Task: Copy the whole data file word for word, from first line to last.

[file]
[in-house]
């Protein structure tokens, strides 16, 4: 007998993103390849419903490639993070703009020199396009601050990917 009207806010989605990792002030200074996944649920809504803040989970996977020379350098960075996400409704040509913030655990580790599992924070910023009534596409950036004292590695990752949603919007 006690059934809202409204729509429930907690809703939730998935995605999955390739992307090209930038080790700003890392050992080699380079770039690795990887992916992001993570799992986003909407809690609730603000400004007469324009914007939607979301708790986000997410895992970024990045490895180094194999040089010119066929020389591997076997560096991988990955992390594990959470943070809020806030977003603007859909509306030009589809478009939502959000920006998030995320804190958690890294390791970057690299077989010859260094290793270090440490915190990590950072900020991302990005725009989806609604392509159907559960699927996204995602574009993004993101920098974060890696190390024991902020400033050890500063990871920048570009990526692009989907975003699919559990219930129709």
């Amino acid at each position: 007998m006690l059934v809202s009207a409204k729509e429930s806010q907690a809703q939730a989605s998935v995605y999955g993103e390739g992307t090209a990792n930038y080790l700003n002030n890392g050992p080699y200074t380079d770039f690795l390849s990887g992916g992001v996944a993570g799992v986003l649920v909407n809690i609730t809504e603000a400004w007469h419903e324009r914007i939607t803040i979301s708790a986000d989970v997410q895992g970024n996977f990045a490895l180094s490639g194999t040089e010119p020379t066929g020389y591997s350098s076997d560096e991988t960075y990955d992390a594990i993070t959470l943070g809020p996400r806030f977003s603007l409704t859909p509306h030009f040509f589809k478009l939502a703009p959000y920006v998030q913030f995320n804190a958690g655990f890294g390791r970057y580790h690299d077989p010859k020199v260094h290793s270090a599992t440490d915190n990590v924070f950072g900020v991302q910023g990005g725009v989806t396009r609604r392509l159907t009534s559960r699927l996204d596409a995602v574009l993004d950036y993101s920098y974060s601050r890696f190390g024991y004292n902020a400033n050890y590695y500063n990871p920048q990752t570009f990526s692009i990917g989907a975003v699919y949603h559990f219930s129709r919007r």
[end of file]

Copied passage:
[in-house]
């Protein structure tokens, strides 16, 4: 007998993103390849419903490639993070703009020199396009601050990917 009207806010989605990792002030200074996944649920809504803040989970996977020379350098960075996400409704040509913030655990580790599992924070910023009534596409950036004292590695990752949603919007 006690059934809202409204729509429930907690809703939730998935995605999955390739992307090209930038080790700003890392050992080699380079770039690795990887992916992001993570799992986003909407809690609730603000400004007469324009914007939607979301708790986000997410895992970024990045490895180094194999040089010119066929020389591997076997560096991988990955992390594990959470943070809020806030977003603007859909509306030009589809478009939502959000920006998030995320804190958690890294390791970057690299077989010859260094290793270090440490915190990590950072900020991302990005725009989806609604392509159907559960699927996204995602574009993004993101920098974060890696190390024991902020400033050890500063990871920048570009990526692009989907975003699919559990219930129709």
């Amino acid at each position: 007998m006690l059934v809202s009207a409204k729509e429930s806010q907690a809703q939730a989605s998935v995605y999955g993103e390739g992307t090209a990792n930038y080790l700003n002030n890392g050992p080699y200074t380079d770039f690795l390849s990887g992916g992001v996944a993570g799992v986003l649920v909407n809690i609730t809504e603000a400004w007469h419903e324009r914007i939607t803040i979301s708790a986000d989970v997410q895992g970024n996977f990045a490895l180094s490639g194999t040089e010119p020379t066929g020389y591997s350098s076997d560096e991988t960075y990955d992390a594990i993070t959470l943070g809020p996400r806030f977003s603007l409704t859909p509306h030009f040509f589809k478009l939502a703009p959000y920006v998030q913030f995320n804190a958690g655990f890294g390791r970057y580790h690299d077989p010859k020199v260094h290793s270090a599992t440490d915190n990590v924070f950072g900020v991302q910023g990005g725009v989806t396009r609604r392509l159907t009534s559960r699927l996204d596409a995602v574009l993004d950036y993101s920098y974060s601050r890696f190390g024991y004292n902020a400033n050890y590695y500063n990871p920048q990752t570009f990526s692009i990917g989907a975003v699919y949603h559990f219930s129709r919007r």